The primary outcome measures in our study will be 7-day point prevalent abstinence rate (PAR), continuous abstinence rate (CAR), end-expiratory carbon monoxide levels (CO), nicotine withdrawal symptoms according to the Minnesota Nicotine Withdrawal Scale (MNWS) and stress level according to the Stress Check List (SCL). PAR is defined as abstinence from tobacco smoking for the previous 7 days, whereas CAR is defined as abstinence since the target quit date. The time taken (T) to reach the quit date is also recorded. During the active intervention period (week 2 to week 7), the following will be assessed weekly: number of cigarettes smokes per day, CO, MNWS and SCL. At week 3, 5 and 7, CAR and PAR will be assessed. At week 13 and week 26, successful quitters will be assessed for CO, PAR, SCL and MNWS. At week 2 and week 8/one week after successful quitting, expectancy of treatment will be assessed in all participants with a modified 4-item Borkovec and Nau self-assessment credibility scale as adopted by Tough et al. in acupuncture related studies.
Baseline characteristics of participants (age, number of cigarettes smoked per day, history of packed-years and number of previous cessation attempts) in all the three arms will be expressed as mean values ± standard deviation (SD). The null hypothesis will be adopted in comparing the outcomes (PAR, CAR, CO levels, MNWS score and SCL scores) between Arm 1 and Arm 3, Arm 2 and Arm 3, and finally between Arm 1 and Arm 2. In view of the small sample size for each arm, the Mann-Whitney-Wilcoxon two-sample rank sum test will be used for each Arm pair. Medians will be calculated with the quartiles and the Mann-Whitney U. Where possible, treatment effect for each Arm pair comparison will be expressed using the Hodges-Lehmann estimator with the 95% confidence intervals and significance levels.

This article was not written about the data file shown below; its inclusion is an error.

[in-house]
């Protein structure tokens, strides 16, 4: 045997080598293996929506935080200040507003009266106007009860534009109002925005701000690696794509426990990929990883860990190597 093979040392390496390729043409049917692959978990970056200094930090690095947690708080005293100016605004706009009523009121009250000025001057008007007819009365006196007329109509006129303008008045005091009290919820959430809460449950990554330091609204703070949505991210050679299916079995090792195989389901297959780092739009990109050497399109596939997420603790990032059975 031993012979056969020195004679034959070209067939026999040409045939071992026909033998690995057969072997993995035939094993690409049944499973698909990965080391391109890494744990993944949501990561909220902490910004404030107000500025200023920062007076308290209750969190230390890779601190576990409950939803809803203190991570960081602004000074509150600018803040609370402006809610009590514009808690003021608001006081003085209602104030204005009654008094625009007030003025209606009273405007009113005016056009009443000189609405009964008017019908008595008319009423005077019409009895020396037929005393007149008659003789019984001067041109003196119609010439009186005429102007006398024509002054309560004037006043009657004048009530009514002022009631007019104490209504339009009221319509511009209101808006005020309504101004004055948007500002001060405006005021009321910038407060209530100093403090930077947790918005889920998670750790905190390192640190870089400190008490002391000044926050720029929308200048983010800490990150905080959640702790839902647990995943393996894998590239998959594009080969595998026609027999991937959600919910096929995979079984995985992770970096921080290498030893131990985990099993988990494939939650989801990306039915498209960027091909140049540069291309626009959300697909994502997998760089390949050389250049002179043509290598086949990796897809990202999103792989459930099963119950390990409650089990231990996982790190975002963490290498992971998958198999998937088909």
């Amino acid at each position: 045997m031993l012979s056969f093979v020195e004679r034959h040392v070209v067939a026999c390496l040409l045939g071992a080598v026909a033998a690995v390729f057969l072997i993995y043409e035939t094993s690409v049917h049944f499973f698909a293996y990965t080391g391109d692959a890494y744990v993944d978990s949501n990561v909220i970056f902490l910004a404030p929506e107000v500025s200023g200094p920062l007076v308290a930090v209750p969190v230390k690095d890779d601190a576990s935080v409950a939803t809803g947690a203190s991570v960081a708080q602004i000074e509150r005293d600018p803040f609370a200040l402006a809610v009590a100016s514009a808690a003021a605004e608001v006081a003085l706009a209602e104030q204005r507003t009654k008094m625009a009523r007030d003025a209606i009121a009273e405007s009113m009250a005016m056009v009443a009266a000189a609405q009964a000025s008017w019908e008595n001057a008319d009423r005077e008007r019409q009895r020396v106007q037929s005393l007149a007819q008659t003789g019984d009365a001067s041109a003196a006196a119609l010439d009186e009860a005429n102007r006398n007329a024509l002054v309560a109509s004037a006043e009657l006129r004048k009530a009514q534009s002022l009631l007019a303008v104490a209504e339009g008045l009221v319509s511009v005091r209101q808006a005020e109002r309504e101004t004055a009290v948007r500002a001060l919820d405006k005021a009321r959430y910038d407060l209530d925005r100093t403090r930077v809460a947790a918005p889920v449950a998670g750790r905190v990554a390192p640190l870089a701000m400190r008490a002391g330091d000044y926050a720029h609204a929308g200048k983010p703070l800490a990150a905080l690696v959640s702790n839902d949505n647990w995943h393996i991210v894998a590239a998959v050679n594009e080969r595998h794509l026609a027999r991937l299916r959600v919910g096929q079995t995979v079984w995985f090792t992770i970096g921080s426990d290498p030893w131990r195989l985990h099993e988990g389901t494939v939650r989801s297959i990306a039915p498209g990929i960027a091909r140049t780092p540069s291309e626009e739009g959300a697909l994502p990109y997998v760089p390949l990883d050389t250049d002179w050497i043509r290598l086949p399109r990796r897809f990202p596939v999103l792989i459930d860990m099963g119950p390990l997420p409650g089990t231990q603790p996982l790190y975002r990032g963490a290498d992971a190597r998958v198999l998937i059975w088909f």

Adverse events and withdrawal from studies
Part of the objectives of our pilot study is to assess the possible adverse effects due either to the auricular acupressure or, due to withdrawal and stress from smoking cessation. The nature and severity of the adverse effects will be recorded and assessed with the MNWS and SCL scores. At any time, participants may withdraw from the study if they develop severe nicotine withdrawal reactions or anxiety symptoms; if they have any adverse effects of pain, discomfort, inflammation or infection at the local sites of the plaster; if there is any inter-current illness that would, in the judgment of the investigators, affect outcome measures to a significant degree; and finally, as requested by the participants.
Consent will be obtained from every participant in a written form. This study protocol has been peer-reviewed and approved by the Queen's University Health Sciences and Affiliated Teaching Hospitals Research Ethics Board. Registration number for ClinicalTrials.gov is.
Body mass index
Continuous abstinence rate
Centre of studies in primary care
Minnesota nicotine withdrawal scale
National acupuncture detoxification association
Queen's university family health team
Stress Check List
Point abstinence rate.
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The pre-publication history for this paper can be accessed here:http://www.biomedcentral.com/1472-6882/12/11/prepub
Acknowledgements and funding
The study was supported by the Research Initiation Grant (RIG) of Dr Lawrence Leung at Queen's University.
The authors declare that they have no competing interests.
LL secured funding for the study. LL, TN and CM contributed equally to the design and revision of the research protocol. LL wrote the main manuscript and TN and CM provide critical comments. TN and CM will be principal investigators in the study and LL will be the co-investigator and project supervisor. All authors read and approved the final manuscript.